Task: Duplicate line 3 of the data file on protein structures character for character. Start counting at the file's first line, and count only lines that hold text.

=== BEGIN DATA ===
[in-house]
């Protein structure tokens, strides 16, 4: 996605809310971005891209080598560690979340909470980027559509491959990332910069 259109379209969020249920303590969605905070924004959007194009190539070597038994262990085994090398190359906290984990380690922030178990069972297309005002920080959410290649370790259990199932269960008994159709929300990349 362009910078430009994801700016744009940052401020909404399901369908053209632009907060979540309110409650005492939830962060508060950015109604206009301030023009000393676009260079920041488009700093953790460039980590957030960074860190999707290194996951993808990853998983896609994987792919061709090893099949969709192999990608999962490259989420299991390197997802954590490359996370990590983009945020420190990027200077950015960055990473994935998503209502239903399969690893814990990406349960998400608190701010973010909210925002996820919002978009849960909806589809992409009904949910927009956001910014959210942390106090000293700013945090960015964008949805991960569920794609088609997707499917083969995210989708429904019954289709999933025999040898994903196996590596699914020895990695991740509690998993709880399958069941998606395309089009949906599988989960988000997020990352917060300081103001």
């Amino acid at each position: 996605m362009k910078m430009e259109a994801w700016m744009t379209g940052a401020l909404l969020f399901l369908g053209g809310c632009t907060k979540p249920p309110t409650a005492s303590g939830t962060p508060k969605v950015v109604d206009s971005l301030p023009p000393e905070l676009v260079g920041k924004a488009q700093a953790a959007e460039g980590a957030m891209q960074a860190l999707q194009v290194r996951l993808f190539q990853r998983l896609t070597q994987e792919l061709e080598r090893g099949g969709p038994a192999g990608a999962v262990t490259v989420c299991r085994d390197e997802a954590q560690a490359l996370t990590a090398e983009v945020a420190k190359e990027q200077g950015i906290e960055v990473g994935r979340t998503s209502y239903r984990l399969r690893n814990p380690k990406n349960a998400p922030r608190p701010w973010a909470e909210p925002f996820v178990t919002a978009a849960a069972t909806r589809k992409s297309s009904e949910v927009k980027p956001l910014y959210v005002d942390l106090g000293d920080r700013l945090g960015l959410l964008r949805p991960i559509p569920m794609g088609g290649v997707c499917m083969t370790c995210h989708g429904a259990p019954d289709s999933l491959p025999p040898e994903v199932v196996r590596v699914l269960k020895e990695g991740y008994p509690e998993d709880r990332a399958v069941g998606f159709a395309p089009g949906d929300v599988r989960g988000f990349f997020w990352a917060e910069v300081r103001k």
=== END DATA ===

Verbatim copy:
């Amino acid at each position: 996605m362009k910078m430009e259109a994801w700016m744009t379209g940052a401020l909404l969020f399901l369908g053209g809310c632009t907060k979540p249920p309110t409650a005492s303590g939830t962060p508060k969605v950015v109604d206009s971005l301030p023009p000393e905070l676009v260079g920041k924004a488009q700093a953790a959007e460039g980590a957030m891209q960074a860190l999707q194009v290194r996951l993808f190539q990853r998983l896609t070597q994987e792919l061709e080598r090893g099949g969709p038994a192999g990608a999962v262990t490259v989420c299991r085994d390197e997802a954590q560690a490359l996370t990590a090398e983009v945020a420190k190359e990027q200077g950015i906290e960055v990473g994935r979340t998503s209502y239903r984990l399969r690893n814990p380690k990406n349960a998400p922030r608190p701010w973010a909470e909210p925002f996820v178990t919002a978009a849960a069972t909806r589809k992409s297309s009904e949910v927009k980027p956001l910014y959210v005002d942390l106090g000293d920080r700013l945090g960015l959410l964008r949805p991960i559509p569920m794609g088609g290649v997707c499917m083969t370790c995210h989708g429904a259990p019954d289709s999933l491959p025999p040898e994903v199932v196996r590596v699914l269960k020895e990695g991740y008994p509690e998993d709880r990332a399958v069941g998606f159709a395309p089009g949906d929300v599988r989960g988000f990349f997020w990352a917060e910069v300081r103001k």